How can you work and travel?
In a week or so myself (Jamie Twigg - founder of 543 Design) and my partner are hopping on an Air New Zealand flight to Hong Kong before Cathay Pacific whisks us off to Europe for a two month working adventure. Over the next couple of months I'll try to give an idea of how we manage to balance the working travel life, and in this blog we look at how you can make it happen for yourself.
How do you get the time off?
Most people reading this will be employees wondering how travel for a couple of months without leaving their full time job. The first thought that springs to mind is 'my boss would never give me that much time off'. All we would say is there is no harm in asking - and in asking the right way. It can be a real benefit to a company keeping you on the job in a small way while you are away. Would your work rather lose you completely for 4 weeks, or have a few hours work coming in from you every day for 8 weeks? It's a win win - you get a trip, come back happy and refreshed, and the workflow continues to flow uninterrupted. So figure out how much leave you have, how long you want to travel, then split the difference into part time work over the whole trip.
The other option of course is figuring out how you can work for yourself. Whether you start your own company and manage others from afar, or contract/freelance in your chosen field, the end result means a great deal more flexibility in travel. There is plenty of risk in going out by yourself, but also plenty of upside. Most desk jobs can be done remotely these days - you just have to find the niche/aspect of your industry that isn't geographically tied, and base your work around that. If you decide working remotely while you travel is an absolute must and can't figure out how you could make it work in your industry...then there's always a change of career!
Where can you go?
You've got your time off...now it's time to pick where to go. If you're going to continue working, the golden rule is find an internet connection when you need it. You are going to be fairly useless halfway up Mt Everest, so make sure to plan your work around any internet dead spots on your travels. We're heading to Europe this year, so it shouldn't be an issue, but we still look very closely for that little wifi symbol whenever we are booking accommodation. In that regard, booking.com has been an absolute godsend.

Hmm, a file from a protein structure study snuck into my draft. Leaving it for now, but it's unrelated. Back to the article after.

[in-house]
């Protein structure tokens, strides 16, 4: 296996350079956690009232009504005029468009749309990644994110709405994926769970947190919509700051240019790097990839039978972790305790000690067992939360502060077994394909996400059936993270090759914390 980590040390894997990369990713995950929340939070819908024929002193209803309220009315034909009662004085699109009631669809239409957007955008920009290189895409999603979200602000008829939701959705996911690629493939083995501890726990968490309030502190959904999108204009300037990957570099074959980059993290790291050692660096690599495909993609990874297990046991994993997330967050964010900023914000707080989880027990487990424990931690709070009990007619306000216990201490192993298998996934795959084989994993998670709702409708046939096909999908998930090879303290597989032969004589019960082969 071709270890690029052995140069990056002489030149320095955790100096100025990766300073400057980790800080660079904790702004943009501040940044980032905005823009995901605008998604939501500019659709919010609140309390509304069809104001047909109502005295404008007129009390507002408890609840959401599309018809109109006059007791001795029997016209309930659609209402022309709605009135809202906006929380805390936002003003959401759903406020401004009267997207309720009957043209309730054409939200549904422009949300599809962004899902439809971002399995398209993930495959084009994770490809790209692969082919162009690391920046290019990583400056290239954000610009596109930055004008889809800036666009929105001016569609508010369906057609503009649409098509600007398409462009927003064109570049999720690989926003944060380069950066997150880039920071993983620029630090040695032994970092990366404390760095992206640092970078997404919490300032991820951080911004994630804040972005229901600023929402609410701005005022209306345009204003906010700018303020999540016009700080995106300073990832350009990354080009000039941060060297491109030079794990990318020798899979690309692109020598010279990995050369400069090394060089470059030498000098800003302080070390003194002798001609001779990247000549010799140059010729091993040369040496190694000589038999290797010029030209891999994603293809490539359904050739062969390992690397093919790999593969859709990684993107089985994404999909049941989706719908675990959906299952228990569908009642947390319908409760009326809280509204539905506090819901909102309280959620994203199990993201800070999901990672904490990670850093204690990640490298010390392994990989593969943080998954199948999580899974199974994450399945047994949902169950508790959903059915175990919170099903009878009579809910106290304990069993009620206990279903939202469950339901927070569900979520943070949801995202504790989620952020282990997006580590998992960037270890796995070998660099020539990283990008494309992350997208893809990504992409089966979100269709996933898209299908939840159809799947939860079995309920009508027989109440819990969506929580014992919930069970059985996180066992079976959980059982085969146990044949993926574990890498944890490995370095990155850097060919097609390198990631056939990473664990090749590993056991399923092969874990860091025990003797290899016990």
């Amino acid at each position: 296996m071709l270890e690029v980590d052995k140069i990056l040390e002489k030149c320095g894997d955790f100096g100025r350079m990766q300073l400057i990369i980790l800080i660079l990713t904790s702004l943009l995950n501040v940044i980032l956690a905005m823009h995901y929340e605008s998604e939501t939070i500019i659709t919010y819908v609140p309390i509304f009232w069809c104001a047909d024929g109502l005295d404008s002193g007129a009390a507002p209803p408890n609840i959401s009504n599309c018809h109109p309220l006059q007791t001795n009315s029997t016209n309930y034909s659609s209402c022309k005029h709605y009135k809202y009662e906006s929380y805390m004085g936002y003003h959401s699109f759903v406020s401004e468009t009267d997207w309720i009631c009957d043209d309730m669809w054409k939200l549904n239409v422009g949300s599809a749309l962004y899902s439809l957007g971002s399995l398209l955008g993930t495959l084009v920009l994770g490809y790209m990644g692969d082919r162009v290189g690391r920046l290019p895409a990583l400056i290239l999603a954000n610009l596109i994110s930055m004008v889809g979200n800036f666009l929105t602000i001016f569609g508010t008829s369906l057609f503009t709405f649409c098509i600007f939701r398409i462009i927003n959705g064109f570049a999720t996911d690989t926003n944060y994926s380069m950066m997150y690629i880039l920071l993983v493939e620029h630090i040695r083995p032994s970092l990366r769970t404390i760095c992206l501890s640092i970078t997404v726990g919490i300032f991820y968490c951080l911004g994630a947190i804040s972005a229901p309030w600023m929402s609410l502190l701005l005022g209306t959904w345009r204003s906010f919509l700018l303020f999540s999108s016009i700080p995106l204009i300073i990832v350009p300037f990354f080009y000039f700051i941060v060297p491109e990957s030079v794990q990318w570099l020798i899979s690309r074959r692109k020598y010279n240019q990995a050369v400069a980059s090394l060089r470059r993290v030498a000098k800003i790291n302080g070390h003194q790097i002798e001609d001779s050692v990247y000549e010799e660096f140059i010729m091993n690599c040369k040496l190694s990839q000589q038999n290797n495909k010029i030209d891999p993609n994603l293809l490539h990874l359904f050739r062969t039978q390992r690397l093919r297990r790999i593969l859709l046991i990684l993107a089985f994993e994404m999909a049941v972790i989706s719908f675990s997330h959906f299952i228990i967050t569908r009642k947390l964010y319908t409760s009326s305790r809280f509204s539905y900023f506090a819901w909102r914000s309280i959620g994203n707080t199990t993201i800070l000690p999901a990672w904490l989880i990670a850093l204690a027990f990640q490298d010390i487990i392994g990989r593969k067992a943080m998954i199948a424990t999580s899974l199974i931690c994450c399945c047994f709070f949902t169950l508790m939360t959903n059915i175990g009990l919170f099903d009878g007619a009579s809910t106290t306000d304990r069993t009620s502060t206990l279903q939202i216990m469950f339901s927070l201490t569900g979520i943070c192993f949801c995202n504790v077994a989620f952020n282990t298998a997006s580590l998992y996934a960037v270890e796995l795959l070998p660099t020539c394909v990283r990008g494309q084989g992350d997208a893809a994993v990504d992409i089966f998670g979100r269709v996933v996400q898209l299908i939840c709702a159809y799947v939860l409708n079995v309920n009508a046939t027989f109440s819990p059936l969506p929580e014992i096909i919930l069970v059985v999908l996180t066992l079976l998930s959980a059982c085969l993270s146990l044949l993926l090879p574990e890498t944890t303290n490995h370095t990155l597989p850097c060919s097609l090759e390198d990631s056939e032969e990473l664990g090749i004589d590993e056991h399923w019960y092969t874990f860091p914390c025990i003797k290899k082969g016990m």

Also just have a little think about time-zones for when you are working while travelling. Being on the other side of the world can actually be fantastic - all the communication comes to you overnight, which means you can get up in the morning, respond, push out a couple of quality hours of work, and then in the evening be available for New Zealand as they come online. So long as you communicate well about when you'll be in touch - everyone is very understanding.
How does it work day to day?
In reality when you are travelling you want to get out and experience the world. You want to spend your days sight seeing and chatting to locals. You want to try new food and experience new things. You definitely don't want to end up locking yourself in a hotel room all day to work. It's crucial to find a balance:
But OMG...the cost!
Travel isn't cheap. Unless a fantastic airline swoops in and upgrades you to Business Class (*wink* *wink* Air New Zealand and Cathay Pacific social media teams who are so on the ball they've read this far...) - you're going to end up forking out a fair amount of coin as you travel. It sounds incredibly dull, but planning really is the key here. We've known our trip has been coming for months now, so booked most of our accommodation and travel early, and have spent those months paying for it. That means that when we take off, food and entertainment are all that's left to cough up for. Ultimately, having regular pay cheques continuing to come in while we travel is going to be one of the best things about the work/travel experience...but if there is one thing that I've learnt in past trips that I've worked on...a little hard work and planning before the trip goes a LONG way.
The tools we are using...